Regulating Kenya’s securities markets: an assessment of the capital markets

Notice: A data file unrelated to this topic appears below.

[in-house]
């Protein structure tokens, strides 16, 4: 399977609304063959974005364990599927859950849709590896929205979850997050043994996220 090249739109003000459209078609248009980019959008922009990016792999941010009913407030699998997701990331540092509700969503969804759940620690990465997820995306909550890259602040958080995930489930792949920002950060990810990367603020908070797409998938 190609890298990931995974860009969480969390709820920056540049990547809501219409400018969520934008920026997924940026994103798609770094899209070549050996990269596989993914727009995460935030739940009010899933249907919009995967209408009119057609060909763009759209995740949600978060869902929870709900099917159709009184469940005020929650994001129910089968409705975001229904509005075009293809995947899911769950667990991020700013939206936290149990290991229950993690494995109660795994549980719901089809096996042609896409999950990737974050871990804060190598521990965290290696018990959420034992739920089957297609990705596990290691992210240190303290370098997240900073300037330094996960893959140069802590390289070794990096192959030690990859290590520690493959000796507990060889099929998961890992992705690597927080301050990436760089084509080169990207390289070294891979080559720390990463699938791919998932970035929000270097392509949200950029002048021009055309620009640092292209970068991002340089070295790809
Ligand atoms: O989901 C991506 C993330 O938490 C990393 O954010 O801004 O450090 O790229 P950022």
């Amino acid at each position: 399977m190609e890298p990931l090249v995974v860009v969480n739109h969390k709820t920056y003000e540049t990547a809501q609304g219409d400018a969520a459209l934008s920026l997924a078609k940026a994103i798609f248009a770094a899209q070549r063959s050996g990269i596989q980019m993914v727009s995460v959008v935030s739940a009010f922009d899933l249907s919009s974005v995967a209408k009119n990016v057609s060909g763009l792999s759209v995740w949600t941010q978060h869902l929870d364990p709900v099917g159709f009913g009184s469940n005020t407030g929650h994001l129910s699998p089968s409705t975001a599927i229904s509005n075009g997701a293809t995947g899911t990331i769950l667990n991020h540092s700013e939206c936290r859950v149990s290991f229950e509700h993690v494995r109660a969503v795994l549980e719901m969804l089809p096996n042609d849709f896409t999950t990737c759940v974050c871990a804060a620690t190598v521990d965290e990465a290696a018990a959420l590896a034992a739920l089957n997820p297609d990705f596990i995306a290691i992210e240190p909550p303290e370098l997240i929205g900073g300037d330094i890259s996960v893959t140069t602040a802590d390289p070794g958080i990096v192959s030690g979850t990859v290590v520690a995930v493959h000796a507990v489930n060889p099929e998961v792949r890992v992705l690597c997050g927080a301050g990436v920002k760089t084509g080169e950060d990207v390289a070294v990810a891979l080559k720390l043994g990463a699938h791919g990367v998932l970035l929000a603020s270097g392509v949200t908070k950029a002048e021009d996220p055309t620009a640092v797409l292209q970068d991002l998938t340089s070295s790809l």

The importance of an optimal regulatory and enforcement matrix in enhancing securities markets cannot be overemphasized. Countries with deep and vibrant securities markets generally have effective regulatory and enforcement philosophies. This paper seeks to characterize the regulatory and enforcement paradigms of Kenya's securities markets in the context of the global regulatory and enforcement philosophies. From the analysis, it is evident that the regulatory paradigm is indissolubly government or national with nominal self-regulation. Although the statutory framework enshrines self-regulation, the relevant provisions are ambiguous and remain ineffectual. The notion of self-regulation remains an illusion. The regulator enjoys plenary legislative and supervisory powers over market intermediaries and listed companies without being subject to meaningful accountability mechanisms. Amendments to the Capital Markets Act and its Regulations have consolidated the Capital Markets Authority’s position as a paramount regulator. Finally, the enforcement history of the Capital Markets Authority discloses no decipherable philosophy. Enforcement actions have been intermittent and reflect no imperatives.